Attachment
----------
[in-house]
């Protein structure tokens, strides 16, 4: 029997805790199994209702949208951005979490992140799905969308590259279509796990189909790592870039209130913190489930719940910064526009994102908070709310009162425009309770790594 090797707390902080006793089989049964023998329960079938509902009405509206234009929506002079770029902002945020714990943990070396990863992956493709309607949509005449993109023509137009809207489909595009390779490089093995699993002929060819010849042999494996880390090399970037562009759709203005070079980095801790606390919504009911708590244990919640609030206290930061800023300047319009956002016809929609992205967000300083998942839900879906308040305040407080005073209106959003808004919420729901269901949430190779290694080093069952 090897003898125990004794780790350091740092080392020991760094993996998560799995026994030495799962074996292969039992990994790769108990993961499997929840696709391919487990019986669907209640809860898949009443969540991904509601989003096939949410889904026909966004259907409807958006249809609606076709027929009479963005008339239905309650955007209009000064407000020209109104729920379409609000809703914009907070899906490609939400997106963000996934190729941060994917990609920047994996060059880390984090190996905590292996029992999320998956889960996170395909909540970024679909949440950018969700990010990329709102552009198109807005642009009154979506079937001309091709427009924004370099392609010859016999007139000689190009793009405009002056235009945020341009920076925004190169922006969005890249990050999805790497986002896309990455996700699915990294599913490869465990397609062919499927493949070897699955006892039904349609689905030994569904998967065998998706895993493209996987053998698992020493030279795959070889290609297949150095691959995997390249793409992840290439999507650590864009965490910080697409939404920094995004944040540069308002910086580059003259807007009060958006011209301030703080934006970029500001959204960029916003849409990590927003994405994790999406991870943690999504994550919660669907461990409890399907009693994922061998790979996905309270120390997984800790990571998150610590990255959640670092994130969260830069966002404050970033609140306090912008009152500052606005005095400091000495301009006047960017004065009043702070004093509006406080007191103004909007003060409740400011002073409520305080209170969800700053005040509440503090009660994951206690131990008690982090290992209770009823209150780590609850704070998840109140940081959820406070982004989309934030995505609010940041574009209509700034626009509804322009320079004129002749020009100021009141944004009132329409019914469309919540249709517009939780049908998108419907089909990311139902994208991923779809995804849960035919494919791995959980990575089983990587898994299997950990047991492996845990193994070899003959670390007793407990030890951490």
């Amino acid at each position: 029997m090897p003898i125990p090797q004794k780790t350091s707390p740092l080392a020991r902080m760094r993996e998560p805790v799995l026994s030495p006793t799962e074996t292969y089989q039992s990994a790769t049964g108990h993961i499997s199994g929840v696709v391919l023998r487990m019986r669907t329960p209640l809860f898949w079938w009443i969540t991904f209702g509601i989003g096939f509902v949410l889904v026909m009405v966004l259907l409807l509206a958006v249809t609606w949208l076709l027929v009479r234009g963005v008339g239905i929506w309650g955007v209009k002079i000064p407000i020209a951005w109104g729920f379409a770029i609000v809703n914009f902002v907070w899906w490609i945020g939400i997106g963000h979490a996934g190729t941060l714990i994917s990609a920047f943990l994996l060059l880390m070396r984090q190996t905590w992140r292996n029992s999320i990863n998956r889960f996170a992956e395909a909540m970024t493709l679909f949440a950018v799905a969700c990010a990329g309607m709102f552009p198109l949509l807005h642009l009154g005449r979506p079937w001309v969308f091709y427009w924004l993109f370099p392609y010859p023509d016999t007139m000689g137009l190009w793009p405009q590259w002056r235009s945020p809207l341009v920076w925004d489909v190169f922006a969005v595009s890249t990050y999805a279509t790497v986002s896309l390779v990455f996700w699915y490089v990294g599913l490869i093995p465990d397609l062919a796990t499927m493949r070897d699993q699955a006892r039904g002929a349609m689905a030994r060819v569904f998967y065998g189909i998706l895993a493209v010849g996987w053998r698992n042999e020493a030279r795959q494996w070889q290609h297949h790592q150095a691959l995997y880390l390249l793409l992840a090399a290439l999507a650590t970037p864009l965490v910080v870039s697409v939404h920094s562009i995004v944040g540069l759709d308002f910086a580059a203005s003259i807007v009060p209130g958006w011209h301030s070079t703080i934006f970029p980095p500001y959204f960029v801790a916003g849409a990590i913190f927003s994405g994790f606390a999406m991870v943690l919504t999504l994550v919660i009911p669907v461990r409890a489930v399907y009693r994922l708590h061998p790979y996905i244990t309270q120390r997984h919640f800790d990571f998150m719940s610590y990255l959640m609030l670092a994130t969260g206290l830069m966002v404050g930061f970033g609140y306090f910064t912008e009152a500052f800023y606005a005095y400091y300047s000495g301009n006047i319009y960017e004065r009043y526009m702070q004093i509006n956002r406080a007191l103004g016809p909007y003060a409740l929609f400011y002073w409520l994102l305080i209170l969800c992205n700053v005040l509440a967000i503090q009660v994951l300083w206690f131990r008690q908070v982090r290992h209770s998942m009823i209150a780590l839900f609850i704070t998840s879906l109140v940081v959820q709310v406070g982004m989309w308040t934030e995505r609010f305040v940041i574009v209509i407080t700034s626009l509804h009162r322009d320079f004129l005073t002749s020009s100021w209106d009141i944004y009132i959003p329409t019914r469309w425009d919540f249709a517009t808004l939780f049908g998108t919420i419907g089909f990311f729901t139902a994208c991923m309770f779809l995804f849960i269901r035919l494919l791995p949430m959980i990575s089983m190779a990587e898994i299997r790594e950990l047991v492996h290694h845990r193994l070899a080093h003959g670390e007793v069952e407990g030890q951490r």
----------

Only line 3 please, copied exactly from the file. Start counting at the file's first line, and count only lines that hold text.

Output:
């Amino acid at each position: 029997m090897p003898i125990p090797q004794k780790t350091s707390p740092l080392a020991r902080m760094r993996e998560p805790v799995l026994s030495p006793t799962e074996t292969y089989q039992s990994a790769t049964g108990h993961i499997s199994g929840v696709v391919l023998r487990m019986r669907t329960p209640l809860f898949w079938w009443i969540t991904f209702g509601i989003g096939f509902v949410l889904v026909m009405v966004l259907l409807l509206a958006v249809t609606w949208l076709l027929v009479r234009g963005v008339g239905i929506w309650g955007v209009k002079i000064p407000i020209a951005w109104g729920f379409a770029i609000v809703n914009f902002v907070w899906w490609i945020g939400i997106g963000h979490a996934g190729t941060l714990i994917s990609a920047f943990l994996l060059l880390m070396r984090q190996t905590w992140r292996n029992s999320i990863n998956r889960f996170a992956e395909a909540m970024t493709l679909f949440a950018v799905a969700c990010a990329g309607m709102f552009p198109l949509l807005h642009l009154g005449r979506p079937w001309v969308f091709y427009w924004l993109f370099p392609y010859p023509d016999t007139m000689g137009l190009w793009p405009q590259w002056r235009s945020p809207l341009v920076w925004d489909v190169f922006a969005v595009s890249t990050y999805a279509t790497v986002s896309l390779v990455f996700w699915y490089v990294g599913l490869i093995p465990d397609l062919a796990t499927m493949r070897d699993q699955a006892r039904g002929a349609m689905a030994r060819v569904f998967y065998g189909i998706l895993a493209v010849g996987w053998r698992n042999e020493a030279r795959q494996w070889q290609h297949h790592q150095a691959l995997y880390l390249l793409l992840a090399a290439l999507a650590t970037p864009l965490v910080v870039s697409v939404h920094s562009i995004v944040g540069l759709d308002f910086a580059a203005s003259i807007v009060p209130g958006w011209h301030s070079t703080i934006f970029p980095p500001y959204f960029v801790a916003g849409a990590i913190f927003s994405g994790f606390a999406m991870v943690l919504t999504l994550v919660i009911p669907v461990r409890a489930v399907y009693r994922l708590h061998p790979y996905i244990t309270q120390r997984h919640f800790d990571f998150m719940s610590y990255l959640m609030l670092a994130t969260g206290l830069m966002v404050g930061f970033g609140y306090f910064t912008e009152a500052f800023y606005a005095y400091y300047s000495g301009n006047i319009y960017e004065r009043y526009m702070q004093i509006n956002r406080a007191l103004g016809p909007y003060a409740l929609f400011y002073w409520l994102l305080i209170l969800c992205n700053v005040l509440a967000i503090q009660v994951l300083w206690f131990r008690q908070v982090r290992h209770s998942m009823i209150a780590l839900f609850i704070t998840s879906l109140v940081v959820q709310v406070g982004m989309w308040t934030e995505r609010f305040v940041i574009v209509i407080t700034s626009l509804h009162r322009d320079f004129l005073t002749s020009s100021w209106d009141i944004y009132i959003p329409t019914r469309w425009d919540f249709a517009t808004l939780f049908g998108t919420i419907g089909f990311f729901t139902a994208c991923m309770f779809l995804f849960i269901r035919l494919l791995p949430m959980i990575s089983m190779a990587e898994i299997r790594e950990l047991v492996h290694h845990r193994l070899a080093h003959g670390e007793v069952e407990g030890q951490r």